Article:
Insanity is doing the same thing over and over again and expecting a different outcome.
A good example of this reasoning appeared in a commentary by Alan Cobb, vice president for the Americans for Prosperity Foundation — a lobbyist group paid for by the very prosperous ("Don't buy canard about spending," Jan. 31 Opinion). Billionaire David H. Koch presides on the foundation's board of directors and has funded the organization with millions of dollars.
This group claims that the best way out a recession caused by tax cuts and lack of oversight on financial institutions is more tax cuts and less oversight.
According to Americans for Prosperity and the many other conservative groups designed to make the rich richer, problems in the economy have only two causes — government intervention and taxes. Get government off the backs of corporations, as Ronald Reagan said famously, and the free market will solve all of its problems.
For this to be true, one would have to believe that the depression of 1839-41; the on-again-off-again recessionary periods of 1887, 1890, 1893, 1896, 1900, 1902, 1907, 1910, 1913 and after World War I in 1918, 1920, 1923, 1926; and finally the Great Depression of 1929 all were caused by too much government regulation and too high taxes.
All of those panics, recessions and depressions occurred when taxes and regulations were almost nonexistent.
The Great Recession we're in now started in late 2007, after several years of deep tax cuts and major repeals of government regulation in the financial market.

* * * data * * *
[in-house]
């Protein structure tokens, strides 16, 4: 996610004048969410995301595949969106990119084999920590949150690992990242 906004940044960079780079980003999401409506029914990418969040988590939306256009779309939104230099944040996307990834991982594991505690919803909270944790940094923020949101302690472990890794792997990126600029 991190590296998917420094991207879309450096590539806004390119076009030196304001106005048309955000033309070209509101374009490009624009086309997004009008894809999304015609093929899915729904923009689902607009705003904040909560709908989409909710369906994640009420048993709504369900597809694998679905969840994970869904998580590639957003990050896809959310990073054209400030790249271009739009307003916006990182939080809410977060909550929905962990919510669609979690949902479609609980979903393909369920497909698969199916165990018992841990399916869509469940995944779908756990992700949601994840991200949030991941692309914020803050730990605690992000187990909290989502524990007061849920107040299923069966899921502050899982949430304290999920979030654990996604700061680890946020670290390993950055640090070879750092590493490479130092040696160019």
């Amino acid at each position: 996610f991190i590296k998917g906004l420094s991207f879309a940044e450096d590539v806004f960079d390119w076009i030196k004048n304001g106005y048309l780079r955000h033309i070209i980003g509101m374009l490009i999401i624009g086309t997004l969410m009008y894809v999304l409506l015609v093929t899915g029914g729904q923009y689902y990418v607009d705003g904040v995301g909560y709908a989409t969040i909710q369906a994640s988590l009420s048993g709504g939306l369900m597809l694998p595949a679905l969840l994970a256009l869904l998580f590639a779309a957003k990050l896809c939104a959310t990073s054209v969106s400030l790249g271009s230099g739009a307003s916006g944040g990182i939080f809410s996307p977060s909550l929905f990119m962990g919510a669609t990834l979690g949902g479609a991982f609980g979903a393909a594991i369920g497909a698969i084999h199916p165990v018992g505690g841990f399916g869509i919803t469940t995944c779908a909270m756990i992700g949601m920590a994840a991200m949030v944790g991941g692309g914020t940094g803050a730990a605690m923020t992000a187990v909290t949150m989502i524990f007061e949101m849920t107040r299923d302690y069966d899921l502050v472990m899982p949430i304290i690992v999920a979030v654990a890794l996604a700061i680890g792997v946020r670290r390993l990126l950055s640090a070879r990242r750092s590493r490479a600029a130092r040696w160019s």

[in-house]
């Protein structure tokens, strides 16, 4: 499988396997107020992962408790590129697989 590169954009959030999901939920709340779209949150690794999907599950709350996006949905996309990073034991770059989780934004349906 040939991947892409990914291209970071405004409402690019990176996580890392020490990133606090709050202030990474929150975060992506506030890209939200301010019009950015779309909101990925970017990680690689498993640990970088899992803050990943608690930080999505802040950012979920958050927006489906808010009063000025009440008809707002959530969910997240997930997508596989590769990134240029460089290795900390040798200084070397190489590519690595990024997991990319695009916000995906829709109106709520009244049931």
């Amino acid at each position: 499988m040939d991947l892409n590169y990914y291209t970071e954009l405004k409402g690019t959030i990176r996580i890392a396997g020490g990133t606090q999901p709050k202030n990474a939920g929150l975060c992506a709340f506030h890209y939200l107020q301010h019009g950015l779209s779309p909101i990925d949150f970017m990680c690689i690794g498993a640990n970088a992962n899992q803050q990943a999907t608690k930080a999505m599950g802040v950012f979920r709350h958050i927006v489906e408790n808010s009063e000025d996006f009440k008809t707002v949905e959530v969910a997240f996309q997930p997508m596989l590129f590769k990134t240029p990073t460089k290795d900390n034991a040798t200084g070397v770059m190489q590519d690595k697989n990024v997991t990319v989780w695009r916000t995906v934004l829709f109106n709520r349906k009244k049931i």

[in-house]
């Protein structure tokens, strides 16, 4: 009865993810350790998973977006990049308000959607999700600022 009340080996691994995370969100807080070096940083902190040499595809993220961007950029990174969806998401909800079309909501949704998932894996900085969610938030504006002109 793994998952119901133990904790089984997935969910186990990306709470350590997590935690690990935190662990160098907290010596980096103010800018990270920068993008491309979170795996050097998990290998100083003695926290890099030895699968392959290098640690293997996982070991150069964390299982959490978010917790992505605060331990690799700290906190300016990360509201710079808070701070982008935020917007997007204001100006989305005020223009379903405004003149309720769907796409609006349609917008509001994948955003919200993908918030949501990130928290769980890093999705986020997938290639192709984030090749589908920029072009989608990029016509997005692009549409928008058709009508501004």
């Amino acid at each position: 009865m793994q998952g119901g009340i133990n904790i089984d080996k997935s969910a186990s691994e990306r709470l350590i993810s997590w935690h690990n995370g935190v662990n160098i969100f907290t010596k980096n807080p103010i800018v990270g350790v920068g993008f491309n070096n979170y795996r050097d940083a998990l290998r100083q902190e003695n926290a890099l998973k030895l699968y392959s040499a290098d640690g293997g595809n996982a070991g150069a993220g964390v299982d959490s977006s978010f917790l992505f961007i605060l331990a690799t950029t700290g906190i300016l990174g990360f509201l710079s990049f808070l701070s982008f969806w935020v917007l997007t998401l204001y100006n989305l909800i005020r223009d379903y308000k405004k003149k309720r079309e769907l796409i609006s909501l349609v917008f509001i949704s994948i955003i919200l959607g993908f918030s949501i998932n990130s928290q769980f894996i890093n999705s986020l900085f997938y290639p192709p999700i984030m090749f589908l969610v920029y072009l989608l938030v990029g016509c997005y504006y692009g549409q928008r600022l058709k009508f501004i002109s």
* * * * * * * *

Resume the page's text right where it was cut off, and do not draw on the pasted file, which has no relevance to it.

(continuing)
As for the notion that the free market would solve all our ills if government would just get off its back, one wonders why it has never solved the problem of full employment. Official unemployment figures now stand at almost 10 percent. But even when employment falls to half that, millions of potential employees have given up finding work that will pay them a living wage, and they are uncounted in the statistics.
If free markets really solve problems, why are American workers the most productive in the world yet work more hours and earn less than workers in other industrialized countries? Why has the productivity of the American worker risen spectacularly, and yet wages earned by that same worker have fallen dramatically?
Why does the unseen hand of the marketplace, in its infinite wisdom, give million-dollar bonuses to the CEOs of mortgage institutions who drive their companies into bankruptcy, while millions of Americans who do their jobs honestly and competently are laid off?
These questions cannot be answered with "too much regulation, too high taxes."
The solutions are in rethinking how our economic system works, in restructuring that system so that productive work is rewarded and arbitrage and speculation are penalized, and in rebuilding the middle class to make this country great again.
Anything less is just more insanity.